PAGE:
If you have a penchant for passively cooled porkers, you will be well aware of the California-born Luftgekühlt events. Brainchild of Patrick Long and Howie Idelson, Luftgekühlt is a cross between cars & coffee and an art exhibition, where the exhibits are all air-cooled Porsche specimens ranging from Pre-A 365s to 993s from the ‘90s. For the past five years the event has been rooted in California, with its beautiful locations and more than clement weather. However, this time around Patrick and Howie decided to export the Luft vibe across the pond to the heart of England. We sent our resident British Gent along to report back.
I have never experienced weather like it. This summer has been the hottest in 400 years in the U.K., and the weeks leading up to the much anticipated Luft-GB have been officially classified as a heat wave for us pale Brits. However, for the morning of the inaugural British Luftgekühlt, the heavens opened in classic British style. Undeterred, I venture on to Bicester Heritage, the location for Luft-GB. Once a Royal Air Force air base serving WW2 bombers, the airfield, and surrounding buildings are now a classic car haven located around one hour’s drive North of London. Historically, the occupants of the base would shudder in distain for anything starting with “Luft”, but for this dreary Sunday, they were excited.
Pulling in to the parking lot I am met with a sea of modern Stuttgart metal, from humble 996s to pristine GT3 RSs, and these are just the paying public and are banned from the event due to their water-cooled nature. The entrance to the main event area feeds you between hangars and out-houses until the path opens up to the first exhibits on display. To my left is a very Orange 934 race car, complete in Jägermeister livery which is attracting much attention. The rain made for relatively low numbers at the Luft GB, but the cars on display still looked fantastic. Throughout the event, there were strategically placed exhibit cars—such as the Jäger 934—but owners of anything without a coolant bottle were allowed to park in and around the base.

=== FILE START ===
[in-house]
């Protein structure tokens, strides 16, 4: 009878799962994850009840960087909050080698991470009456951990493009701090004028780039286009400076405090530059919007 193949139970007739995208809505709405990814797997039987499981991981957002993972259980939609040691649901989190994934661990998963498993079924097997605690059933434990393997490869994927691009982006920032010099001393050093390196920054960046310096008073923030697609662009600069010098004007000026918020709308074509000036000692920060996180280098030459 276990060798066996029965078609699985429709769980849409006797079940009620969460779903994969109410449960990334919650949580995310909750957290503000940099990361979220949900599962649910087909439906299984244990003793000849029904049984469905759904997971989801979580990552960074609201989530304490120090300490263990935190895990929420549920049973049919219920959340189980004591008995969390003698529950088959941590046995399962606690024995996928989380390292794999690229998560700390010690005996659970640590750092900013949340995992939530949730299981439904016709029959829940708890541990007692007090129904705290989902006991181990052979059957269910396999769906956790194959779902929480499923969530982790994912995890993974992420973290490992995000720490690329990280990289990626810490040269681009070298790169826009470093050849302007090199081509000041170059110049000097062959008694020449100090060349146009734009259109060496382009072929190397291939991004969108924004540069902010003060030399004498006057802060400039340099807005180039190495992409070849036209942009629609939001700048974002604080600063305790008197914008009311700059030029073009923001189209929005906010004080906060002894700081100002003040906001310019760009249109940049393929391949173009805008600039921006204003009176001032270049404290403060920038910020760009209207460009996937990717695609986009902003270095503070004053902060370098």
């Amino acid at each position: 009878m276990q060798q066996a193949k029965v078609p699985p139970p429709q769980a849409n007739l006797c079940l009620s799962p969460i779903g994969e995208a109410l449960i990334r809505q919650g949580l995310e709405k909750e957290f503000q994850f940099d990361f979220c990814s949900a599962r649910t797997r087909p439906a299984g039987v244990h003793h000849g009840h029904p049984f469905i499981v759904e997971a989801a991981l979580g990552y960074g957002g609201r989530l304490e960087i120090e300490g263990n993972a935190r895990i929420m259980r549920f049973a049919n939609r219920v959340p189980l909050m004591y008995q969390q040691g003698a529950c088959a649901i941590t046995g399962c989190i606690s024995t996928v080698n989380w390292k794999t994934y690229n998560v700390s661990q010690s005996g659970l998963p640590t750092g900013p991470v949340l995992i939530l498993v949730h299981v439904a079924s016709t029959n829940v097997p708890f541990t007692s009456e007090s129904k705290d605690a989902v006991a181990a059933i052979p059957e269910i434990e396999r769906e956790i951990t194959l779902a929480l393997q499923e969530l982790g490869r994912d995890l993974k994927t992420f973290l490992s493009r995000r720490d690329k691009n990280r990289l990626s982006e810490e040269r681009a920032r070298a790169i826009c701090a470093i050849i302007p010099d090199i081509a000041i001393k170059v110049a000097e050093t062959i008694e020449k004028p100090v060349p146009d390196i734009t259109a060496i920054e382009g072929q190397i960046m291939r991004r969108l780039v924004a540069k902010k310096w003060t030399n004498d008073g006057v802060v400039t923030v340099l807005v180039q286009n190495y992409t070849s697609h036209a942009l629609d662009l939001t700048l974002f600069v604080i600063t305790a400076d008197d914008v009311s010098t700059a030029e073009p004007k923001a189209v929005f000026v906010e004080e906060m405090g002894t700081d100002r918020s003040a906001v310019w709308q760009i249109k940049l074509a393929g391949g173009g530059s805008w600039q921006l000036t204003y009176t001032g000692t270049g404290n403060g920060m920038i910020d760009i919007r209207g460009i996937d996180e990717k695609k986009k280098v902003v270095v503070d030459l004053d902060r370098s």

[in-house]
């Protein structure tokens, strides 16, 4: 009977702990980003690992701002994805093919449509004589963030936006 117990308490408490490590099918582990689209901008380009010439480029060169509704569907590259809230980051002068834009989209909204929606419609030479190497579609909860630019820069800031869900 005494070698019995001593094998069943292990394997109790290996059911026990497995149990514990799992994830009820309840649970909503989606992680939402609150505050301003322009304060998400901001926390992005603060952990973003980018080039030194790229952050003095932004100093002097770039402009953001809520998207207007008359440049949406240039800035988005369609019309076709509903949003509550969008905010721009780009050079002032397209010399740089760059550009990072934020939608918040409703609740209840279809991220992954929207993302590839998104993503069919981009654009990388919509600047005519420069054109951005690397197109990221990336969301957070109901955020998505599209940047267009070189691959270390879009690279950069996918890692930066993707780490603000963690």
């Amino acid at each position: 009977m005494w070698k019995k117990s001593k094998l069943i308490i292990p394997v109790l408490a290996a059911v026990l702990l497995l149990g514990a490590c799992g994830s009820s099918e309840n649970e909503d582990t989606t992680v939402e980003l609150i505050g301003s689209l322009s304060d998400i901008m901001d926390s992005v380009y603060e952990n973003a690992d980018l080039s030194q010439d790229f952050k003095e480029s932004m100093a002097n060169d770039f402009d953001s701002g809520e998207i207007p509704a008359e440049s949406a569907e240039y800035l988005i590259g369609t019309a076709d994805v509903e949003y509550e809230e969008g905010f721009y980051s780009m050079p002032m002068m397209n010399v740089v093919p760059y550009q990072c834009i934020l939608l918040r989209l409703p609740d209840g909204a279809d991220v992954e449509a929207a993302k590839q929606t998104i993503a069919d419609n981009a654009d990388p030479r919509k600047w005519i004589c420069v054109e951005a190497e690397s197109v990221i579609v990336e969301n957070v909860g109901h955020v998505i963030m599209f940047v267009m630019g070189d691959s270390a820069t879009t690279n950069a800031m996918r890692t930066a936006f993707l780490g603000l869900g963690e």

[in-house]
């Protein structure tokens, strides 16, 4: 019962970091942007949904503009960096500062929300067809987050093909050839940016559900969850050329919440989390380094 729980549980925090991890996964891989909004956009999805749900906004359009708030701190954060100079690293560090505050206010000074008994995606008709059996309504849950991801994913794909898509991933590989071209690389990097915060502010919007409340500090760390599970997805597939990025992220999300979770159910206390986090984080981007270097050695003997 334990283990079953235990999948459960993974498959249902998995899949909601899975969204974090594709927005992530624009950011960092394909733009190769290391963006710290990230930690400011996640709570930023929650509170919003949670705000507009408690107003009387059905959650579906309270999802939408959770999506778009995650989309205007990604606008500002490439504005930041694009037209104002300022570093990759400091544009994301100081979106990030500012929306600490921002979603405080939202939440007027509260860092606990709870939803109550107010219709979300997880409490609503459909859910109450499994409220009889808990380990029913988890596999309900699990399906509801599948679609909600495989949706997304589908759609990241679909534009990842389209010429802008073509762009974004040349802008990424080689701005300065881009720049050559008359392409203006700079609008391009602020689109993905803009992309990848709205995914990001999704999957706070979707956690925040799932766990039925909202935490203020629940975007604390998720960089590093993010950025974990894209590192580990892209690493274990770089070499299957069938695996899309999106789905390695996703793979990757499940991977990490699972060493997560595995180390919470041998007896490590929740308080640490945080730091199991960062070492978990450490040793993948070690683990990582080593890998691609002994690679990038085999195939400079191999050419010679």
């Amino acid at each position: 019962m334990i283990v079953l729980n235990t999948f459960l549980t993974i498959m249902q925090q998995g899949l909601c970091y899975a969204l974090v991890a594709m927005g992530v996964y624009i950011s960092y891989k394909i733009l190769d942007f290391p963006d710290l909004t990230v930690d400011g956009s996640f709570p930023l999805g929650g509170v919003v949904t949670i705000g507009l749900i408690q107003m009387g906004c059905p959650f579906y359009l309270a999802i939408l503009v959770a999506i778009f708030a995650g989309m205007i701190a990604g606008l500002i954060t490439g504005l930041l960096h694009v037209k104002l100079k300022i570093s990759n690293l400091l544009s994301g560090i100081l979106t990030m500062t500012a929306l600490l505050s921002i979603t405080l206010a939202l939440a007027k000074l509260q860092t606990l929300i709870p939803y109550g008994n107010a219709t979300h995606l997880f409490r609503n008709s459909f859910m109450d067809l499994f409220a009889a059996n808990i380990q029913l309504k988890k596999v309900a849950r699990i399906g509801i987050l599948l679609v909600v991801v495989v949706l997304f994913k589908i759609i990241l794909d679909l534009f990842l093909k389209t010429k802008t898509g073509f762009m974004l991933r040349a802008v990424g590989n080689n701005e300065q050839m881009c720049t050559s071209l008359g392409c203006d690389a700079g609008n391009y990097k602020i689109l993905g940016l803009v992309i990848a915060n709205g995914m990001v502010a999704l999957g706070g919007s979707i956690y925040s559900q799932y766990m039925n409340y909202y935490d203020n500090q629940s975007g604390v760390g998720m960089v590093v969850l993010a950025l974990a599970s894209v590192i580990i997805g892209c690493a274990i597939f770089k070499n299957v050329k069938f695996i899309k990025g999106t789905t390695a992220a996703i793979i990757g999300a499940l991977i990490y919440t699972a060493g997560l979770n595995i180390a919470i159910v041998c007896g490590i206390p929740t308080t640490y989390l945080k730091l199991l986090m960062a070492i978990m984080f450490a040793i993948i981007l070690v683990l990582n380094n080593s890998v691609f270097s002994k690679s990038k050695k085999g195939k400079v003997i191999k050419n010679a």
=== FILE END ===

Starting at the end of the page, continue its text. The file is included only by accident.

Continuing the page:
The first gathering of Porsche that I stumble across are a group of ‘60’s era 911s in a circle. Some were almost concours levels of upkeep, but nestled in-between them was well and truly weathered 911. The oxidation around the Porsche badge a testament to England’s record of rainy climate, and very fitting for the day.
With so much metal on display, it’s difficult to stay in one spot (and remain dry). However, the stars of the show for me were both the immaculate Singer DLS car, and the poster boy for the event, the 1964 904 GTS—the latter representing historic Porsche and the success of such vehicles, and the former a nod to the past, but with modern levels of performance.
Inside the old hangers were choice selections of Porsche from ‘60s to ‘90s, and offered a much need break from the weather, giving me an opportunity to shake myself dry and ogle at more vintage vehicles. One of the standout cars here is a 550RS with a huge wing—the wing that changed racing for good thanks to its down force gains, but was banned for having an unfair advantage over the rest of the field.
Was the event a success? The weather damped numbers, and saw many people leaving the event well before the allocated 1 pm finish; but overall I think it went down well. Never before have I seen so much vintage, rare, and expensive Porsche history in one place.
My only advice to the organizers would be: next time, please bring the weather with you.